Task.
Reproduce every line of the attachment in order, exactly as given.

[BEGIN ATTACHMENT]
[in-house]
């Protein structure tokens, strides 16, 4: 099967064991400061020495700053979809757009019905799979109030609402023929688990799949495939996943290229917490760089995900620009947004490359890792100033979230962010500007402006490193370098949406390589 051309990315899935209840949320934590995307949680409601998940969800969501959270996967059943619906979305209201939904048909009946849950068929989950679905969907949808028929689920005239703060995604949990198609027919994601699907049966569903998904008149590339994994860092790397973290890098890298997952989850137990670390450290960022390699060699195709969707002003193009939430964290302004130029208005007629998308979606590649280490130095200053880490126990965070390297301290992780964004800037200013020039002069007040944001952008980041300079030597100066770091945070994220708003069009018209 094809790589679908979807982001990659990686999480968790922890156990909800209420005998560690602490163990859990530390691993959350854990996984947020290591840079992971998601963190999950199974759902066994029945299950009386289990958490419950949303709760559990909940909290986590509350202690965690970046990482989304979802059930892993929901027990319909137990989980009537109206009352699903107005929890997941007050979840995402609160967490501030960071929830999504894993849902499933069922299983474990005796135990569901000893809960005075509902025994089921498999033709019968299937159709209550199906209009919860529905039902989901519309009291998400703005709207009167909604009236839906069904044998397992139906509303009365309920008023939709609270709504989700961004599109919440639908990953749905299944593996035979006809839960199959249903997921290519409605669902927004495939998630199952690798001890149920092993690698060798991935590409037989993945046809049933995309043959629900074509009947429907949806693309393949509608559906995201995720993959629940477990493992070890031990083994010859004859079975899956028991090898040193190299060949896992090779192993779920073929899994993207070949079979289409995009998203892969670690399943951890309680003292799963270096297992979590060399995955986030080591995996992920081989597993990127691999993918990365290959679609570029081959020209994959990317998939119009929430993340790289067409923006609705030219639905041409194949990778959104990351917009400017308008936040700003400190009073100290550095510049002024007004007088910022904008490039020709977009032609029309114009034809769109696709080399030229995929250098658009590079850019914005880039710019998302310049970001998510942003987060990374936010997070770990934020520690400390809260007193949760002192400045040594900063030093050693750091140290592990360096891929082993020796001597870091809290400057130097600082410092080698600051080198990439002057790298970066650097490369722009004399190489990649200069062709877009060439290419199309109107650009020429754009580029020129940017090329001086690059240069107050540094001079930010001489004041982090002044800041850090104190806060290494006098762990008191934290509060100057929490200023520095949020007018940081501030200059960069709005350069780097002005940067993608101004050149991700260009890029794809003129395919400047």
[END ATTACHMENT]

[in-house]
């Protein structure tokens, strides 16, 4: 099967064991400061020495700053979809757009019905799979109030609402023929688990799949495939996943290229917490760089995900620009947004490359890792100033979230962010500007402006490193370098949406390589 051309990315899935209840949320934590995307949680409601998940969800969501959270996967059943619906979305209201939904048909009946849950068929989950679905969907949808028929689920005239703060995604949990198609027919994601699907049966569903998904008149590339994994860092790397973290890098890298997952989850137990670390450290960022390699060699195709969707002003193009939430964290302004130029208005007629998308979606590649280490130095200053880490126990965070390297301290992780964004800037200013020039002069007040944001952008980041300079030597100066770091945070994220708003069009018209 094809790589679908979807982001990659990686999480968790922890156990909800209420005998560690602490163990859990530390691993959350854990996984947020290591840079992971998601963190999950199974759902066994029945299950009386289990958490419950949303709760559990909940909290986590509350202690965690970046990482989304979802059930892993929901027990319909137990989980009537109206009352699903107005929890997941007050979840995402609160967490501030960071929830999504894993849902499933069922299983474990005796135990569901000893809960005075509902025994089921498999033709019968299937159709209550199906209009919860529905039902989901519309009291998400703005709207009167909604009236839906069904044998397992139906509303009365309920008023939709609270709504989700961004599109919440639908990953749905299944593996035979006809839960199959249903997921290519409605669902927004495939998630199952690798001890149920092993690698060798991935590409037989993945046809049933995309043959629900074509009947429907949806693309393949509608559906995201995720993959629940477990493992070890031990083994010859004859079975899956028991090898040193190299060949896992090779192993779920073929899994993207070949079979289409995009998203892969670690399943951890309680003292799963270096297992979590060399995955986030080591995996992920081989597993990127691999993918990365290959679609570029081959020209994959990317998939119009929430993340790289067409923006609705030219639905041409194949990778959104990351917009400017308008936040700003400190009073100290550095510049002024007004007088910022904008490039020709977009032609029309114009034809769109696709080399030229995929250098658009590079850019914005880039710019998302310049970001998510942003987060990374936010997070770990934020520690400390809260007193949760002192400045040594900063030093050693750091140290592990360096891929082993020796001597870091809290400057130097600082410092080698600051080198990439002057790298970066650097490369722009004399190489990649200069062709877009060439290419199309109107650009020429754009580029020129940017090329001086690059240069107050540094001079930010001489004041982090002044800041850090104190806060290494006098762990008191934290509060100057929490200023520095949020007018940081501030200059960069709005350069780097002005940067993608101004050149991700260009890029794809003129395919400047």